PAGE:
See your own backyard

Herald photographer Liam Clayton gives Justine Tyerman some stern advice about tramping

Herald photographer Liam Clayton gives Justine Tyerman some stern advice about tramping

The summit of the Pinnacles hike on the Coromandel Peninsula. Pictures by Liam Clayton
New Chums Beach (left), rated one of the most beautiful beaches in the world.
Liam on a cliff above New Chums Beach.
The cobblestone track takes a route built for horses and carts to transport kauri.
Cathedral Cove
Sunset (above) from the track to the top of the Pinnacles.
The Pinnacles Hut, one of the largest DoC huts in New Zealand, sleeps 80.
The mist rolling in across the valley the morning after the trio climbed to the Pinnacles summit.

HOW COME you’ve never heard about the Pinnacles Track on the Coromandel Peninsula? my photographer colleague Liam asks me, knowing how keen I am on tramping.

“Probably because it’s in the North Island and as you know, I’m a biased South Islander,” I reply.

“Well, you should go there,” says Liam.

“It’s amazing and has an awesome view from the top — the highest point on the peninsula,” he says showing me his stunning photographs of the panorama from the summit, the sunset and the mist rolling up the valley.

“The track is called the Kauaeranga Kauri Trail and follows a historic packhorse route used by kauri bushmen in the 1920s.

“It’s a gradual climb up a cobblestone track and across several swing bridges to the Department of Conservation (DoC) hut, but after that, the route to the summit is very steep,” says Liam, who did the hike with his brother and a mate.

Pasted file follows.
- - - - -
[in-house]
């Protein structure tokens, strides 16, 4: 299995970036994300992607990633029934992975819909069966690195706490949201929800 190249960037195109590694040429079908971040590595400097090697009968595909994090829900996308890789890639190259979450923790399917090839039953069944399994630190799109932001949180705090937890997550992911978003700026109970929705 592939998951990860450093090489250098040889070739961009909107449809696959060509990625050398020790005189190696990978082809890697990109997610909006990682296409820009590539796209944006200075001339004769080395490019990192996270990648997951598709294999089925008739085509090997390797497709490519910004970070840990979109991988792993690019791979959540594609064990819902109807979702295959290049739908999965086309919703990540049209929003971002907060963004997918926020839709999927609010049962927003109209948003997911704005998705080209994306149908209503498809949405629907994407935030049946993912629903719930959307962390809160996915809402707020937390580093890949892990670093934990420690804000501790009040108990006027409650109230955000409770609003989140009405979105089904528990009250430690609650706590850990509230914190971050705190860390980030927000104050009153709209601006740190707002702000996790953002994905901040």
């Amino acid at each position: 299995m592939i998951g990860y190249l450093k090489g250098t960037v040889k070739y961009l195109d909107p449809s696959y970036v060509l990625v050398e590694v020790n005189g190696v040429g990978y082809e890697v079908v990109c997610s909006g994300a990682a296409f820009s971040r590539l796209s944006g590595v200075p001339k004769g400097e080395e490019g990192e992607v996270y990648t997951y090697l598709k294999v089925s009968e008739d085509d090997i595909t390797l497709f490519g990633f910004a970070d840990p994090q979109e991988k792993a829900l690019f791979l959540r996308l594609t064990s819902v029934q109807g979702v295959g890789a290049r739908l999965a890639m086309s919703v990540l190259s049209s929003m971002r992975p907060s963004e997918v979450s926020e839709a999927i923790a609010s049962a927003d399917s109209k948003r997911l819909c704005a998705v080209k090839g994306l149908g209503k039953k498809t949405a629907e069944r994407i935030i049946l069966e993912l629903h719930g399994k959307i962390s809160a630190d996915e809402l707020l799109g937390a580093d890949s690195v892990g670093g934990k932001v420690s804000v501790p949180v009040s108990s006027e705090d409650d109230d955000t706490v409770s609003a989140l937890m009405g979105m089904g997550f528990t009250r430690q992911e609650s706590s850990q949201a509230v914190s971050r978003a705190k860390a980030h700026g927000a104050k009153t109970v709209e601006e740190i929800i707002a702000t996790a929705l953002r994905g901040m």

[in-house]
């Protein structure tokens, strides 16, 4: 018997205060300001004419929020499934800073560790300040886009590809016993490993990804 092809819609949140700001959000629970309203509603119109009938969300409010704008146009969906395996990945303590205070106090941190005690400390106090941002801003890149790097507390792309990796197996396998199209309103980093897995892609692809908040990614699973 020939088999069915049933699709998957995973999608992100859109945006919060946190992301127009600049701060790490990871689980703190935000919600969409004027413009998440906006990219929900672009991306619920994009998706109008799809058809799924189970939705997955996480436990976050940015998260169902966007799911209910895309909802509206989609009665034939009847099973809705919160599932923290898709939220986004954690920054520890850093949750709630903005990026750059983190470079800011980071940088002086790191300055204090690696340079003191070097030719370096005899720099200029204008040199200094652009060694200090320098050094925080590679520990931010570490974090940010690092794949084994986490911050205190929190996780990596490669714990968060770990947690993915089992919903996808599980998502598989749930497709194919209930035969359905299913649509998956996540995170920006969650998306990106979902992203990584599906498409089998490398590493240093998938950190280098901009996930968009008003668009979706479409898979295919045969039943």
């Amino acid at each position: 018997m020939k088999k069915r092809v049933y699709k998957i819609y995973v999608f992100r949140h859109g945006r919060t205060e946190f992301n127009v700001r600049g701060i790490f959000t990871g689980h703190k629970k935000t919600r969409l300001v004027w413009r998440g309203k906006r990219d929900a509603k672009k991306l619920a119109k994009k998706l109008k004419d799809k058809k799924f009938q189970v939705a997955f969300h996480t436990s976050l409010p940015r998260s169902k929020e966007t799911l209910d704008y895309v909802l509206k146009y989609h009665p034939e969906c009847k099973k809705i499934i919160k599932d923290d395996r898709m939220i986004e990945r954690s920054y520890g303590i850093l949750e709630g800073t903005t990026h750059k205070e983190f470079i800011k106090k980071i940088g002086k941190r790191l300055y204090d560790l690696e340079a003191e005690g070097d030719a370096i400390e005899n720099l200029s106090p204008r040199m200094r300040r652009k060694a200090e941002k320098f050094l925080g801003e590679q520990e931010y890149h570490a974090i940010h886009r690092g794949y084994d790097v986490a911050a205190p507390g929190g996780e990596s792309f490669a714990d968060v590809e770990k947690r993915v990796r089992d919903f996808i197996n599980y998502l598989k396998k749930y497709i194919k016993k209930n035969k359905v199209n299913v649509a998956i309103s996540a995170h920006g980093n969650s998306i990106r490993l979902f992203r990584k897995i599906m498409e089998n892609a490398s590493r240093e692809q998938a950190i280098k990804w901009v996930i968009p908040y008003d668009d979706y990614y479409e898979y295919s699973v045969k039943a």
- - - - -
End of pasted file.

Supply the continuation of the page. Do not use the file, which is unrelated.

“To reach the top, you have to climb a vertical ladder, pulling yourself up on iron hand rungs embedded into the rock.

“You definitely need a sense of adventure and you have to watch where you put your feet. It’s pretty strenuous but it’s worth it for the view, which is absolutely stunning, especially the sunset.

“I’m not that fit so I was stoked to reach the summit. The day before, we had climbed up Wairere Falls near Matamata which nearly killed me — so I didn’t think I’d make it to the top of the Pinnacles.

“It was a really cool climb but I wouldn’t attempt it in winter. It was very windy at the top with sheer drops all around.”

He’s glad they went to the top on the first day or they would have missed the sunset and the view.

“The next day, it was cloudy, so there was no view. But it was surreal and kind of eerie up there, watching the mist rolling up the valley.”

The trio spent the night at the DoC hut which sleeps 80 and is one of the largest in New Zealand.

“Two of us had no sleeping bags so we nearly froze to death overnight. It was mid-October and very cold and windy. We didn’t realise it would be that cold.

“We took some dehydrated food so at least we had something to eat.”

The next day, they dropped in to New Chums Beach, rated one of the world’s top 10 beaches.

“To get there, we had to cross a river at high tide so we had to swim. It was like walking onto a beautiful tropical island — the perfect spot to relax and recover from the previous days’ exertion.”